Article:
Bringing Biodiversity Back
By Lee Burrell + Kazeka Mbekeni , Landscape Architects
Images by: Sian Owen
A biodiverse garden is so much more than the human experience. It provides life within its bounds, and far beyond it.
Consider your home as a tile in a mosaic; where the aim is to create clusters and connections of green, all living organisms exchanging freely. Minor adaptions to your garden, with the addition of rocks, manipulation of soil and inclusion of new species may transform the lives of so many creatures. Ditch the leggy rosebush for some lush, indigenous perennials and flourishing shrubs and enjoy the beauty of a thriving, resilient garden. Resilience comes from diversity. Diversity is not only referring to species selection; make sure you have diversity in the structure of your garden, and the form you plant in your garden.
Your garden can become a critical part of the network of biodiversity exchange in your area. The current urban condition has fragmented the natural systems, making it impermeable for living organisms to move through the system. However, if we can begin to connect and cluster our natural systems to be active components of the mosaic of natural systems, we stand a chance at true urban biodiversity.
Our birds, bees, beetles and butterflies pollinate so many of our plants, without them, our gardens don’t stand a chance. There are a few simple elements one can introduce to encourage pollinators to inhabit the garden.
Starting from the bottom, the soil should be rich with organic matter and protected with a layer of mulch. This encourages microbial life, which invites all sorts of organisms to the garden.
In areas where there is rapid drainage, such as around your gutters or hose pipe, have a rockery. Rockeries provide versatile habitats for other plant species and they create cavities for protected hives and other bug homes. Bees and butterflies like to sun themselves to warm up before take-off: rocks and bare soil provide the best kind of tanning beds for them. They also allow for them to have safe spaces to drink and eat.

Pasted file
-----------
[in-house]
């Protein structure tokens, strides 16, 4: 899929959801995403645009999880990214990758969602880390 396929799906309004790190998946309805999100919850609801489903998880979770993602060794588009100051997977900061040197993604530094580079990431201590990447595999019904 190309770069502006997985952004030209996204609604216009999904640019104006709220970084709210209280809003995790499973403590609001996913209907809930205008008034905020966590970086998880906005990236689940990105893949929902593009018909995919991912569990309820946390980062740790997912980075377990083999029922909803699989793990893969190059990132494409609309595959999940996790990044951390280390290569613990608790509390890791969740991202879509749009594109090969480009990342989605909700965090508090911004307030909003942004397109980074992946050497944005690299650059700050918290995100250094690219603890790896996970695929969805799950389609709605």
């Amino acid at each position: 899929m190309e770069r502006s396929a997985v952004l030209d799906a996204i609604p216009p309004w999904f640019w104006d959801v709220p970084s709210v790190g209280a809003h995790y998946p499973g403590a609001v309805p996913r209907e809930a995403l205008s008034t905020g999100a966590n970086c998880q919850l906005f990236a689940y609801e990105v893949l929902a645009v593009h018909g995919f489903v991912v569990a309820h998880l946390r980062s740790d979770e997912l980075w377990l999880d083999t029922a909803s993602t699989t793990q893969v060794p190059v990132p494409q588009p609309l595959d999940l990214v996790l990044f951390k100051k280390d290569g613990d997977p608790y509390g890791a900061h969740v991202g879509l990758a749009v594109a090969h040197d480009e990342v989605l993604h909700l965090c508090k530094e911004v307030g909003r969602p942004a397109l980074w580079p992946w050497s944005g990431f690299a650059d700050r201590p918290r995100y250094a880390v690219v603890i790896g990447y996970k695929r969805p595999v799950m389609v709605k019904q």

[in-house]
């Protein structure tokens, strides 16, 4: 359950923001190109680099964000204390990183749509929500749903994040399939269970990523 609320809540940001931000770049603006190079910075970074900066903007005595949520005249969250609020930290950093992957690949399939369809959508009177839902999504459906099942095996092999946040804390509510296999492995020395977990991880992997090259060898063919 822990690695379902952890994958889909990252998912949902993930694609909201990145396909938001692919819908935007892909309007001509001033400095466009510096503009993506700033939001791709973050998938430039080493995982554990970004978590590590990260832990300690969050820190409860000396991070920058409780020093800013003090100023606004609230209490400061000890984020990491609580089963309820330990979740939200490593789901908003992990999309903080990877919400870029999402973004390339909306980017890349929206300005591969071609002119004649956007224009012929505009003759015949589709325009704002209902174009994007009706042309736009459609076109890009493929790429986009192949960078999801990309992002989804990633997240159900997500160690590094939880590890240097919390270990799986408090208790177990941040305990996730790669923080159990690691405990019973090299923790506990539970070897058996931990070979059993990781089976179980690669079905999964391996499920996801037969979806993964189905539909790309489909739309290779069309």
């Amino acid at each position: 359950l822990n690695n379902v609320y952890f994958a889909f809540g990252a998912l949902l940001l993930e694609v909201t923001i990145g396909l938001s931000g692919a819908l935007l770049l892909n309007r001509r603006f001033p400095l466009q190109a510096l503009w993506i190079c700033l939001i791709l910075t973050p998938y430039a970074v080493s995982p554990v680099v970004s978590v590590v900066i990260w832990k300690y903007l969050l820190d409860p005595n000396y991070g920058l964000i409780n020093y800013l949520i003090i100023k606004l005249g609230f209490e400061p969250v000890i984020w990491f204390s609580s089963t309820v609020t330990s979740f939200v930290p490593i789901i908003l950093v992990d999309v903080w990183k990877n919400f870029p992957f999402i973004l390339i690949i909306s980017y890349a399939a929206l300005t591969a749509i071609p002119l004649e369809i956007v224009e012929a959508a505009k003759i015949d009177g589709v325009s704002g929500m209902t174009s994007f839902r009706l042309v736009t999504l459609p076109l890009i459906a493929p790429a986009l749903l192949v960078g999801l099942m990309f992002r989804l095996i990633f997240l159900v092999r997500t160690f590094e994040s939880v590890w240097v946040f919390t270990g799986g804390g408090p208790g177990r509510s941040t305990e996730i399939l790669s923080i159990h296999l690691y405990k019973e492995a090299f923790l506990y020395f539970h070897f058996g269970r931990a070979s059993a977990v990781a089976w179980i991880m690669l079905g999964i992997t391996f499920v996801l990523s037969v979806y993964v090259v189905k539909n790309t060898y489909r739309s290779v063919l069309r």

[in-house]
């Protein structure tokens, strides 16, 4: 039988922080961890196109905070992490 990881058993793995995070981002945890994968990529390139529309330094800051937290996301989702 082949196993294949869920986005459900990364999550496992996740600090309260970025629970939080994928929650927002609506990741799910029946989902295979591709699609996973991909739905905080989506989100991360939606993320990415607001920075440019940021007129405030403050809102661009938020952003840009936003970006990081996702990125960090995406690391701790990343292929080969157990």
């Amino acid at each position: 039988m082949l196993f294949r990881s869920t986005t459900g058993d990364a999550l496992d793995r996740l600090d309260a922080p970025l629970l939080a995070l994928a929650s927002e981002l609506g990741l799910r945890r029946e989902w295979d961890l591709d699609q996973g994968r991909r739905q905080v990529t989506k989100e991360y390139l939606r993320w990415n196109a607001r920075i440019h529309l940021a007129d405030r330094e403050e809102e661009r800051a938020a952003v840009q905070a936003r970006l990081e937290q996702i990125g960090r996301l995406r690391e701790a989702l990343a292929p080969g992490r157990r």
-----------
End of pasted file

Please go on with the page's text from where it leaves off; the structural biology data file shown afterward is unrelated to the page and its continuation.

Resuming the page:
When deciding what to plant in your garden, make a point of exploring nearby nature reserves. It’s useful to observe some indigenous natural landscapes around you to understand which plants work well together. Zoning plants with similar needs together makes it easier to care for your garden. They will have similar watering schedules, soil conditions, and need the same amount of sun or shade, while also creating a natural habitat for wildlife. With a little research, you can find what species are native, or better yet, endemic, to your region of South Africa. Selecting species that are native to your area will make for a thriving garden. They are naturally adapted to the climatic conditions, so with a little extra love and care, they will reward you with lush foliage and abundant blooms. One of the country’s go-to nurseries, based in Cape Town, is HAPPY BY NATURE. It has a full selection of organically grown indigenous species which could help you grow your indigenous garden.
Maximise the vertical parts of your garden, so you can have a complex and diverse structure. Trees assist in creating shaded areas, increasing your plant selection in the case of very sunny gardens. It is also important to use a range of plants and include trees, shrubs, and groundcovers in your garden to add depth and variety. Using these plants in different spatial arrangements can lead to habitat diversity and complexity. Try to include nectar-rich plantings where you can have year-round blooms in your garden.
A biodiverse garden relies on being part of the bigger green network. If everyone starts to think of their garden as a puzzle piece, connecting one another to form a greater whole, urban biodiversity could be achieved. Birds, bees, butterflies and bugs need to be able to travel, drink and feast along their routes of migration. They are critical for pollinating many of our species, without them, many of our plants would be extinct. Plant and pollinator interactions can be imitated in the garden by recreating the plant communities seen in nature reserves or other wild spaces. These plant communities are great to replicate because they are naturally zoned together according to sunshine, soil conditions and water requirements. That’s not to say one should just copy one area of a plant community; create varied conditions in your garden with complex structures to enhance your biodiversity and planting opportunities.
Diversity comes in many forms, from insect species to planting structure, and it is easy to achieve. So, head to your local nursery and start planting your way to a flourishing, indigenous garden!